Sunday, July 18, 2010

A Spoonful of Sugar

Yes, I know that song is from "Mary Poppins", but it seemed to aptly fit tonight's family activity: watching the 1971 version of "Willy Wonka and the Chocolate Factory".

A few months back, we read the chapter book of Charlie and the Chocolate Factory by Roald Dahl to the girls. They were on edge while Charlie and his impoverished family were on the brink of starving, they were ecstatic when Charlie found the last Golden Ticket, and they were filled with wonder of the fantasy-filled rooms in the mysterious Wonka Chocolate Factory.

I am delighted to share with you that the girls were equally captivated by the movie. I was impressed that even several months after we had read them the novel, they recalled so many details. B told us that they didn't show the room where 'the square candies look round' , and M noticed that they didn't have the room where the squirrels sorted the good nuts from the bad nuts. (FYI: Wikipedia has a long list of other rooms that are mentioned in the book, but which were not visited by Charlie and the other guests.)

On occasion, the girls do ask for popcorn when they have friends over to watch a movie. But since we're not a family that has regular movie nights, they didn't even ask for popcorn tonight. Instead, to 'sweeten' their movie experience, just when Willy Wonka opens the doors to the chocolate room, I treated the family to a scrumdidilyumptious selection of confections. (Am I beginning to sound like Willy Wonka himself?)

While searching for a few pictures to add to this post, I also learned a cool tidbit about Roald Dahl's inspiration for Charlie and the Chocolate Factory. According to Wikipedia, the story's origin was based on the feuding of the top two British chocolate companies during Dahl's schooldays. Cadbury would often send test packages to schoolchildren in exchange for their opinions on new products. At that time (around the 1920s) Cadbury and Rowntree's often tried to steal trade secrets by sending spies into the other's factory, posing as employees. Because of this, both companies became highly protective of their chocolate making processes. It was a combination of this secrecy and the elaborate, often gigantic, machines in the factory that inspired Dahl to write the story.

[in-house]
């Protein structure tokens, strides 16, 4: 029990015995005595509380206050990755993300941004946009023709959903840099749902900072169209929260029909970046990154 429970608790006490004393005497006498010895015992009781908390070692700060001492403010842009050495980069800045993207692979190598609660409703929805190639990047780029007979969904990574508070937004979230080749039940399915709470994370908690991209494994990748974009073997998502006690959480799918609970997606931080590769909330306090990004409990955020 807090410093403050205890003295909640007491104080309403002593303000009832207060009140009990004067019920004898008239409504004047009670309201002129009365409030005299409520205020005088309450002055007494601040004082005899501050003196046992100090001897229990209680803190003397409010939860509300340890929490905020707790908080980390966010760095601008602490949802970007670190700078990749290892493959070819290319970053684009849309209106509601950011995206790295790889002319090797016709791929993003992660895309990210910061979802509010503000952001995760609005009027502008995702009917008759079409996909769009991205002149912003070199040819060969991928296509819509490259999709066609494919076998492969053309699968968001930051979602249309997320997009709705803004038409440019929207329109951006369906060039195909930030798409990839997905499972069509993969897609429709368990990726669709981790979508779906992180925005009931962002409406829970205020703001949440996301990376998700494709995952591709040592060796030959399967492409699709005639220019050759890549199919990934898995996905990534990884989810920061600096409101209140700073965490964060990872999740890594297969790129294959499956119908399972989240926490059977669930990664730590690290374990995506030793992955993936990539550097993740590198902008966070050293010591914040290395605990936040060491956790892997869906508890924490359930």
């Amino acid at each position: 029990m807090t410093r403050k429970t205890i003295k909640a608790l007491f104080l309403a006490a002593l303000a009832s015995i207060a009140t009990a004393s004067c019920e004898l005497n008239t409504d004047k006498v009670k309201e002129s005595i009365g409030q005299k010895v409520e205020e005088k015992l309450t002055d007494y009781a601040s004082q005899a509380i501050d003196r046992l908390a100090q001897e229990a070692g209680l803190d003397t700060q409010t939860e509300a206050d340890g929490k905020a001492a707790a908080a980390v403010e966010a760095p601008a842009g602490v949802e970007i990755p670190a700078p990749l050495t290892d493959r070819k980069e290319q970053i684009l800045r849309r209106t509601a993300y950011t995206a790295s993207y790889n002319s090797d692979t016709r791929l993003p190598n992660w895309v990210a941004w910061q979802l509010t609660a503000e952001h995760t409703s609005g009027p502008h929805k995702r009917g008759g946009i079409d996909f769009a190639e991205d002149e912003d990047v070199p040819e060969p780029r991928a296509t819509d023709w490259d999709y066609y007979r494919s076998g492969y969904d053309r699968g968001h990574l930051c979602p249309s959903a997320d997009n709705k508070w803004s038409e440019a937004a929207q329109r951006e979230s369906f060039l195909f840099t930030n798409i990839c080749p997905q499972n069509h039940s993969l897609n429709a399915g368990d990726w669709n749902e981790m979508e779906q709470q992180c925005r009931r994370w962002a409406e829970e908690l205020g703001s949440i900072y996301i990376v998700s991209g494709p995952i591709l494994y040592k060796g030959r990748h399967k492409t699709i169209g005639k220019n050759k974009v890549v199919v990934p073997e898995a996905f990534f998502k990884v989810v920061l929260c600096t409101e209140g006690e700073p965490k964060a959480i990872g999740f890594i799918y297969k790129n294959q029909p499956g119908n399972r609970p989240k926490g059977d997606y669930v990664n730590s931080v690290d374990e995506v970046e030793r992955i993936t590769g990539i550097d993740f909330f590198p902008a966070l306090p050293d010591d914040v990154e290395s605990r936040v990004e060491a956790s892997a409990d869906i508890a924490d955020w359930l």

My two aren't about to steal any secret recipes from the big players in the world of chocolate making. But they are willing to sample their wares at every possible opportunity. Hope you enjoy a sweet moment with your family.


  1. One of my very favorite books (and movies) from childhood :)

    The edition of the book that you have looks as if it has very cool illustrations!

    - rumblegirl
    (from Swap-Bot)

  2. I loved this book when I was young and I still do. Great movie too! My Mother used to make us candy I especially loved her secret lollipops. This is Glenna aka glennasgarden on Swap bot you are my partner for I'm a Blogger, Follow Me!!! I will be following you. Stay sweet and have a wonderful day!

  3. I LOVED Those 2 books as a child. When my step son liked the original charlie and the chocolate factory i was so excited, until about the 100th time we watched it, then i have to sadly say not only could i repeat the movie, but i discovered i cringed when it played, as it has not played for a while another watch is in order

  4. What a fun tidbit you found on the two candy companies. The last bit of candy I bought before I left Ireland was from Rowntree. I always buy Cadbury, but this was my first purchase of Rowntree. They are fantastic.

    You have such a fun blog. You're one of my partners in Swap-bots "I'm a Blogger, Follow Me!!!" swap. I'm really excited about all the people I'm following now. I have found myself going on to read other blogs through this as well..

    Happy blogging. Take care!